Block scheduling being replaced with a six period day

Ellie Bennett, Assistant Editor in Chief

A day and B day is something that most students have grown use to as Fenton High school and Middle school have had this type of schedule for the past 20 years. With the recent cuts that the district has made the decision to cut block scheduling for the 2018-19 school year.

“The news of the transition was not good news for many and I understand change is tough,” Superintendent Adam Hartley said. “I am confident that by working together, staff, students and parents, we will come out of this as strong, if not stronger than ever before. There are many points of pride that FAPS has and transitioning to a six period day does not change that. We will be working in the next few months to develop the new schedule and will be communicating with our families throughout the process.”

As freshman normally only have one elective, with the schedule change being made, freshman might not have an elective at all.

“There are a few options depending on what a student takes in eighth grade,” Hartley said. “We are looking at other ways for freshman to possibly earn credit so there are elective options. A possible example would be if an incoming freshman wanted to take a band elective, they could take an online class during the summer to gain high school credit. This is something we are working on as we set new graduation requirements due to less classes during a student’s four years. Details to come.”

Some find the change sudden but the idea to cut block has been up in the air for the last year and was finally made official this year as the district needs to get the savings account back on track.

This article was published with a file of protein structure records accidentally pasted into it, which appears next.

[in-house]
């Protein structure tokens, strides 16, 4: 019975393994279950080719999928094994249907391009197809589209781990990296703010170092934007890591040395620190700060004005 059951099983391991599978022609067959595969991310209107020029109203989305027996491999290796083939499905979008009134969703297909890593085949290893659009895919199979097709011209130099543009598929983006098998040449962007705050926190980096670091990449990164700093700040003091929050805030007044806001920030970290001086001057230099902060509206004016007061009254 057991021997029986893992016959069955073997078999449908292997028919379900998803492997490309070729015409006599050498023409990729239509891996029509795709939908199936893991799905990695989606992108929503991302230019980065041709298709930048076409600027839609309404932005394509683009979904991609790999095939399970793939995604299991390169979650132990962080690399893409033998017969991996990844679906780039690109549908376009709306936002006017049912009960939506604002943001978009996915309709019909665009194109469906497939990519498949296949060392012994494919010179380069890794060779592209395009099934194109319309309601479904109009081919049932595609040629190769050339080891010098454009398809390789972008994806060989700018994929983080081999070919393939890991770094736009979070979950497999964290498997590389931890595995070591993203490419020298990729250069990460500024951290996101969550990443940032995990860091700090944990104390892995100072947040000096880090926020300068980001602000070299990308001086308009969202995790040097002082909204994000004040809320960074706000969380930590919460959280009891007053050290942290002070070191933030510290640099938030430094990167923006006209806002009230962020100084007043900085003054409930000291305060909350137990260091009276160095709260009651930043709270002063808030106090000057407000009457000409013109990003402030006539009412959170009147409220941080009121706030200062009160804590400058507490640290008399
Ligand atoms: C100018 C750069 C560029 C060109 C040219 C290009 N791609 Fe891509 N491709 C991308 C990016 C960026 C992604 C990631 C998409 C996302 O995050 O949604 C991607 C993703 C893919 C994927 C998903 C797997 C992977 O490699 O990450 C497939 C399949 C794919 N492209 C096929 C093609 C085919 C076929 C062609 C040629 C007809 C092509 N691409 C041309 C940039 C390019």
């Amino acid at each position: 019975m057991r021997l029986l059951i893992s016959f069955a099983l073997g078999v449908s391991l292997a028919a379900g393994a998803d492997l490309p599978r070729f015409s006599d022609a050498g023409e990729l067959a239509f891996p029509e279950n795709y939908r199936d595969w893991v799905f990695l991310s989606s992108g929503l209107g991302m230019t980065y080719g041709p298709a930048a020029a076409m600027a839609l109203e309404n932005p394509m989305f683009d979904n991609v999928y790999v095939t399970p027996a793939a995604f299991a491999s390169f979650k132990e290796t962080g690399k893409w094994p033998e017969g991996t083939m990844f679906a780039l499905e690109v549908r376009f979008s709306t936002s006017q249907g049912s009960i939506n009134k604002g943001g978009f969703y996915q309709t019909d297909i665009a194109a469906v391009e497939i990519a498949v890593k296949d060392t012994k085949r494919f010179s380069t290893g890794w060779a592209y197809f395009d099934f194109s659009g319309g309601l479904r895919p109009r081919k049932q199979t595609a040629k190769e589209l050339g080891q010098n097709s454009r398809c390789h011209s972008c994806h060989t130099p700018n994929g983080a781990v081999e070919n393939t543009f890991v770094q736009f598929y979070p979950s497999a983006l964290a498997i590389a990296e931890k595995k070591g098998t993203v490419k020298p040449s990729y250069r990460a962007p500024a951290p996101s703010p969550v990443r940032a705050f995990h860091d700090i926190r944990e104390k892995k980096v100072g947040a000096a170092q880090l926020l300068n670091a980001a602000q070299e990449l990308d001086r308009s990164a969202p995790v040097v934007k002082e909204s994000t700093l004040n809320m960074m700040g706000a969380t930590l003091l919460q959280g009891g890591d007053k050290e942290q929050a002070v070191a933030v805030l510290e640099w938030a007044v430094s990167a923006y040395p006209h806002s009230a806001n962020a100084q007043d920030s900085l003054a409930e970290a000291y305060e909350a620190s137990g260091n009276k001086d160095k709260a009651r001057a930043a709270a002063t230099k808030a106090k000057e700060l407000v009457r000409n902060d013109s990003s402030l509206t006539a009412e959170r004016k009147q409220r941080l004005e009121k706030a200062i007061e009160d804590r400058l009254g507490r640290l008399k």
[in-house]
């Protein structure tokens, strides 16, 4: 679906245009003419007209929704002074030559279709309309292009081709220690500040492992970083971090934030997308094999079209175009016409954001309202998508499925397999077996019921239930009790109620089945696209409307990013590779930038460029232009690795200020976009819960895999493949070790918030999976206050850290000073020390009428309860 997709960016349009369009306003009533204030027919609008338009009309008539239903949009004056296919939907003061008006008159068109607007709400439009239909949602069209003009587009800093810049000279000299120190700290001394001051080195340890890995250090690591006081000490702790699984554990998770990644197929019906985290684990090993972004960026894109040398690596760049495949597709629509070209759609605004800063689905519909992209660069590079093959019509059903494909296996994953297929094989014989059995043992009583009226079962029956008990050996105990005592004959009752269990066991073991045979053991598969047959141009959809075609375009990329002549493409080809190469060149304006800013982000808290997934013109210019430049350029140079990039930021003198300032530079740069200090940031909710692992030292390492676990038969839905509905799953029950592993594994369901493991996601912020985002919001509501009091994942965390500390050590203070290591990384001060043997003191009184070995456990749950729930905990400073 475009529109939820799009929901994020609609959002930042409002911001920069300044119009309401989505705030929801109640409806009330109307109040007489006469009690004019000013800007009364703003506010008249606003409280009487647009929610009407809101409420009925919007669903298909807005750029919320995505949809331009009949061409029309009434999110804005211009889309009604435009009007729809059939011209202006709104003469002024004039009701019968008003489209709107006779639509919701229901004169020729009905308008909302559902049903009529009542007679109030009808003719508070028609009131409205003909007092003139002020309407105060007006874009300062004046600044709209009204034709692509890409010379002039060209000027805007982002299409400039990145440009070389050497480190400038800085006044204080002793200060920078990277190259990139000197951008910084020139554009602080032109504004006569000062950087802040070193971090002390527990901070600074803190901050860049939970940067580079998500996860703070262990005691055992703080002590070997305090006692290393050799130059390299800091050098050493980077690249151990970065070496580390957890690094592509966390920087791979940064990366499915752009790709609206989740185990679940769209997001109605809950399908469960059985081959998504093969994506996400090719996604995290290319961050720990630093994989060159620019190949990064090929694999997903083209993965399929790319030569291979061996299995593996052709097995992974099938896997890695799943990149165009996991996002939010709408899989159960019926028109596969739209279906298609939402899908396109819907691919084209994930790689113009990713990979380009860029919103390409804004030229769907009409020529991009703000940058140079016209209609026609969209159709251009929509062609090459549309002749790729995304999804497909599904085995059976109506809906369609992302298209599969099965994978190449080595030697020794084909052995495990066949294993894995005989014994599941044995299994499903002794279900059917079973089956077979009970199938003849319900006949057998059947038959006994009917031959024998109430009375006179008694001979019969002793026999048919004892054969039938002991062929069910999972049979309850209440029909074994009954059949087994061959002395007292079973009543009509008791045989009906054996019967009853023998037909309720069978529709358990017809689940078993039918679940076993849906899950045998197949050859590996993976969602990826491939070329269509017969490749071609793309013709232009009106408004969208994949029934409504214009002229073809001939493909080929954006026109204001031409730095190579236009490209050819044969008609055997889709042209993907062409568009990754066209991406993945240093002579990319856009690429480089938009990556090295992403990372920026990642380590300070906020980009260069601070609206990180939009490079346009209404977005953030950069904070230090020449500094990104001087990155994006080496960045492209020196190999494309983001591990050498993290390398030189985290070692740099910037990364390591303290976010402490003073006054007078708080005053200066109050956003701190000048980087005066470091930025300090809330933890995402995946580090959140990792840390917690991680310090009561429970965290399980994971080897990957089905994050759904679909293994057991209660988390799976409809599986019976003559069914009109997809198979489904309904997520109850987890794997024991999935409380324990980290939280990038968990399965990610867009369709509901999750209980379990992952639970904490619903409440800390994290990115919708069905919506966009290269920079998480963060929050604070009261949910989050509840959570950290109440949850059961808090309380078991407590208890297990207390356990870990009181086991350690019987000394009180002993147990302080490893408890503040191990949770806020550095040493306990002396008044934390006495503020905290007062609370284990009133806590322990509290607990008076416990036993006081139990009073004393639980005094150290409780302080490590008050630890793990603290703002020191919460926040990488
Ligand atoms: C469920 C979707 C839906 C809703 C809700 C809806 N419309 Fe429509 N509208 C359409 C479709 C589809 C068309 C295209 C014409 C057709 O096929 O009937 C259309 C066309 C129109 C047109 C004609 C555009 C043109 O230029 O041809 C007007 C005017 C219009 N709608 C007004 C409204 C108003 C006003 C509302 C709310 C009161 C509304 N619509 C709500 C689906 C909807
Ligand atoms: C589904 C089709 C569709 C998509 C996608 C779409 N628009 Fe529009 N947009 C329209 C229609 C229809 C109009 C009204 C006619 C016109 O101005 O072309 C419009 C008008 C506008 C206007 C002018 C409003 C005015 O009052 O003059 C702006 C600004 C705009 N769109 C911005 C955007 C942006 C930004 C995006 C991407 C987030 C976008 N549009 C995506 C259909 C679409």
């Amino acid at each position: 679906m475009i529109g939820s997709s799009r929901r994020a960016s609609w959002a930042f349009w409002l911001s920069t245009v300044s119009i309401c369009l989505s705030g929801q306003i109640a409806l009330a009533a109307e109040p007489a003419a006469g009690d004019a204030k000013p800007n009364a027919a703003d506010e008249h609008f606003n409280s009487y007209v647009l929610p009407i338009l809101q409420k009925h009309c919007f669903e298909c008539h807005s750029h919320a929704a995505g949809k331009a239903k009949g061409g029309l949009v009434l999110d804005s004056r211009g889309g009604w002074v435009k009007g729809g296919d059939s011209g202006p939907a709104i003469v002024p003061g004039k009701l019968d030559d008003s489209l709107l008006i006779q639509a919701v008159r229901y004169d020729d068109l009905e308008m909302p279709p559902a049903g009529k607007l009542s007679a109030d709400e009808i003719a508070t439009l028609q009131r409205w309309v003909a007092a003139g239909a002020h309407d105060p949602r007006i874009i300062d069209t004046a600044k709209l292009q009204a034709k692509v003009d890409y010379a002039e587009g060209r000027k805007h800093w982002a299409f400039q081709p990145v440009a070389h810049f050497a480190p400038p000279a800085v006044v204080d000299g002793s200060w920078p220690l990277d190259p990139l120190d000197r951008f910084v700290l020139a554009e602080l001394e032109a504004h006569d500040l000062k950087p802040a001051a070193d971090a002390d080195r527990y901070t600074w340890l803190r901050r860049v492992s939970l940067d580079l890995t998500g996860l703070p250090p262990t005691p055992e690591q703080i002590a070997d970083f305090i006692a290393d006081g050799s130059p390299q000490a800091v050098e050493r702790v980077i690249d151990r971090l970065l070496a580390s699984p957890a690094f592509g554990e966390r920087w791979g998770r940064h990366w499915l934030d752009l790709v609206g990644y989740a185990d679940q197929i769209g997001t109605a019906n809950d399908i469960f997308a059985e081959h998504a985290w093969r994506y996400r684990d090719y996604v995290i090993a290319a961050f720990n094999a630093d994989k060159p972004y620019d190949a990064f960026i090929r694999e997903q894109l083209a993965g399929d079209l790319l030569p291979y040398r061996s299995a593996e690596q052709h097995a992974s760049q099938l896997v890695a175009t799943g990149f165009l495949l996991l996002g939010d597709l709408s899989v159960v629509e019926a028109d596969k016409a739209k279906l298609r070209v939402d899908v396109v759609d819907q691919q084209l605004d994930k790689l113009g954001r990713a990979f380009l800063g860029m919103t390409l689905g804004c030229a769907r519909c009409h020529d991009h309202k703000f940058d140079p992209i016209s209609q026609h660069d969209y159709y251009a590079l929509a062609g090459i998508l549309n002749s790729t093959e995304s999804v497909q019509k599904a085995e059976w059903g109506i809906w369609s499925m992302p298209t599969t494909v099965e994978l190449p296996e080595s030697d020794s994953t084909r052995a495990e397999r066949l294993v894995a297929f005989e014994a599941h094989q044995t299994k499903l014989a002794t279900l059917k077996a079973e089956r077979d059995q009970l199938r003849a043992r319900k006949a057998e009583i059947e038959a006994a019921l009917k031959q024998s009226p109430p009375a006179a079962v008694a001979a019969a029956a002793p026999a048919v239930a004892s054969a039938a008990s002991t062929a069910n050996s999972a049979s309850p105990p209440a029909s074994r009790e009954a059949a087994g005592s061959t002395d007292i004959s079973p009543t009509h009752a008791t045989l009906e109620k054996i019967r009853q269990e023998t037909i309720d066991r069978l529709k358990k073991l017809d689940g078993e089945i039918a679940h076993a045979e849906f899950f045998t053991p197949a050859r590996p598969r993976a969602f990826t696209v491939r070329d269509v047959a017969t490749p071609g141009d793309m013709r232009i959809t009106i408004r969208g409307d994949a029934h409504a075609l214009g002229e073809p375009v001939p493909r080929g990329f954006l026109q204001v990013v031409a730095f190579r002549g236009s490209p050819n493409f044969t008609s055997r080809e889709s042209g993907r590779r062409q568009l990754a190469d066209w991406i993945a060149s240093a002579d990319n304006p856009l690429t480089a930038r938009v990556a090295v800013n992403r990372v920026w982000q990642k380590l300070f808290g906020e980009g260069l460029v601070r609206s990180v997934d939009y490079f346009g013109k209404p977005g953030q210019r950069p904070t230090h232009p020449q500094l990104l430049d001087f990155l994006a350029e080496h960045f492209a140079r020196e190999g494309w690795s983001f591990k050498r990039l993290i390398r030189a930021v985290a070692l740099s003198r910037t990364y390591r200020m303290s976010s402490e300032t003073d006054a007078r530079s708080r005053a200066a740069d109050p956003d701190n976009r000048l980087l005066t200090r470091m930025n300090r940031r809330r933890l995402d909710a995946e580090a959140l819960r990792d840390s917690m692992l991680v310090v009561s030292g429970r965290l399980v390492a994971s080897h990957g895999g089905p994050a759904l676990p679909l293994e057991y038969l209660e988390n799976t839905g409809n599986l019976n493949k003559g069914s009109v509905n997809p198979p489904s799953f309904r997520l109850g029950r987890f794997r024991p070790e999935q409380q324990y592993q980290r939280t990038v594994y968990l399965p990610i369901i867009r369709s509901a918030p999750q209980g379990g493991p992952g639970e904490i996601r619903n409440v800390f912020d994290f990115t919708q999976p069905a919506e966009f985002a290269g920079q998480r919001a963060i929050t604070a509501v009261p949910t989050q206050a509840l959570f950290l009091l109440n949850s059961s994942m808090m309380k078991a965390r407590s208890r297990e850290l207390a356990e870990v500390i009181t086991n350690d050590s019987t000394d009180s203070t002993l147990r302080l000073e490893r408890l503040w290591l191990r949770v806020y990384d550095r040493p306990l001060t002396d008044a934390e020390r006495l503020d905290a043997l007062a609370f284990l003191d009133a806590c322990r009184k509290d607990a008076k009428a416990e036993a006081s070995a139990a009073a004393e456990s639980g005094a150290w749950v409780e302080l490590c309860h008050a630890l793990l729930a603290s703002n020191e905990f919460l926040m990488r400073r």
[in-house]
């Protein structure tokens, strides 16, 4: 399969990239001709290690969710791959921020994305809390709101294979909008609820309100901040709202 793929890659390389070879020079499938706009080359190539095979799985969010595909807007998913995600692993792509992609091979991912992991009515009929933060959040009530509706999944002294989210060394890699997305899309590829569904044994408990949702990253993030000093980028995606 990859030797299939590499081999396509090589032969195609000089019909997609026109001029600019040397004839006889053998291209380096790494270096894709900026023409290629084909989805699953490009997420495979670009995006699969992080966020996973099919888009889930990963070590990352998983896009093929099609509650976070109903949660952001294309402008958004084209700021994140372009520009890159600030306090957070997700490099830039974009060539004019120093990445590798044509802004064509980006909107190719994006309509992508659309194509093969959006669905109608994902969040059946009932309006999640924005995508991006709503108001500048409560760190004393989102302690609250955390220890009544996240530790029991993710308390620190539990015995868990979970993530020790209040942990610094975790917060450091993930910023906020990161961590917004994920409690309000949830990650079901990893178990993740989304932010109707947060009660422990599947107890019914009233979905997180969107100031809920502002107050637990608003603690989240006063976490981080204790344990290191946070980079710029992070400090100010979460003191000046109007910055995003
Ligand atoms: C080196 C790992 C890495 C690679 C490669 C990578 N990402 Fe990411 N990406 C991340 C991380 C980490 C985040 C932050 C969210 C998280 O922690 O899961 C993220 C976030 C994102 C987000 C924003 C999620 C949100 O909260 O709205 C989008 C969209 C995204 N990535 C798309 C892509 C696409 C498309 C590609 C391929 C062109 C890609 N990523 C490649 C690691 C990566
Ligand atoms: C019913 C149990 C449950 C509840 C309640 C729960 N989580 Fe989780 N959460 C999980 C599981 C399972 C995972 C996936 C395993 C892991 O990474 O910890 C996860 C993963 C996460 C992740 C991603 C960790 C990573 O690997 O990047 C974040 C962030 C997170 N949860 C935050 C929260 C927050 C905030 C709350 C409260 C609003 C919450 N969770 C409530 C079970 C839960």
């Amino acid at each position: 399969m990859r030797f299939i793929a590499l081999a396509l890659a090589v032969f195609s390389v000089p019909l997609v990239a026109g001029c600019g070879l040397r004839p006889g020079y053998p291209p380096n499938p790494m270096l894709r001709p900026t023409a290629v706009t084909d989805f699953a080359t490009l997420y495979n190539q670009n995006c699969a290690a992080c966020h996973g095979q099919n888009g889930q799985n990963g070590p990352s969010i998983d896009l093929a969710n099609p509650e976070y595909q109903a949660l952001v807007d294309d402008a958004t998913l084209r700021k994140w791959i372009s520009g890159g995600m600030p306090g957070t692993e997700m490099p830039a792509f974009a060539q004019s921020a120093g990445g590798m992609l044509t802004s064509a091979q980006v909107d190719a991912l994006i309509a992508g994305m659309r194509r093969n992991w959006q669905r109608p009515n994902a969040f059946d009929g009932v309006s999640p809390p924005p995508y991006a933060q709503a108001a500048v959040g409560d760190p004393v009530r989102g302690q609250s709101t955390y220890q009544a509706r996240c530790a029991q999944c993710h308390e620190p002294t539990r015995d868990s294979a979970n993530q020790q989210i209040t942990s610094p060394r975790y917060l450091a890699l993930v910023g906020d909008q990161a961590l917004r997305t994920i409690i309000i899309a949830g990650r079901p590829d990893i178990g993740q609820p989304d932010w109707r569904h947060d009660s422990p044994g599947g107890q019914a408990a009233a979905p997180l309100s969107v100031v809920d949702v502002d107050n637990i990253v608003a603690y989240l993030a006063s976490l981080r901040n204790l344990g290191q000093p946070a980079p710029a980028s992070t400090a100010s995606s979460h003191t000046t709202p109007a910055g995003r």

“Last year, negotiations started with the teachers and we worked together to look at the historical and present state of our financial situation,” Hartley said. “All areas were looked at and what ultimately became clear is that the cost of the block schedule was not balanced with the fact we are a base foundation school district. We receive the minimum amount of dollars from the state per pupil. When enrollment is not rising while the cost to do business is, it depletes the fund balance and it becomes difficult to stay above water. We are on the state fiscal distress list and working with the state on a plan to bring our fund balance to 5%. We must restructure our staffing model to balance the difference in rising costs over the years. Waiting another year would not allow us to restructure and invest in things like new curriculum and materials.”

The new six period day is estimated to cost the district almost 1 million dollars less than the present A day/B day model. With the other changes that the district has made in the last two years they hope to bring the savings account percent up.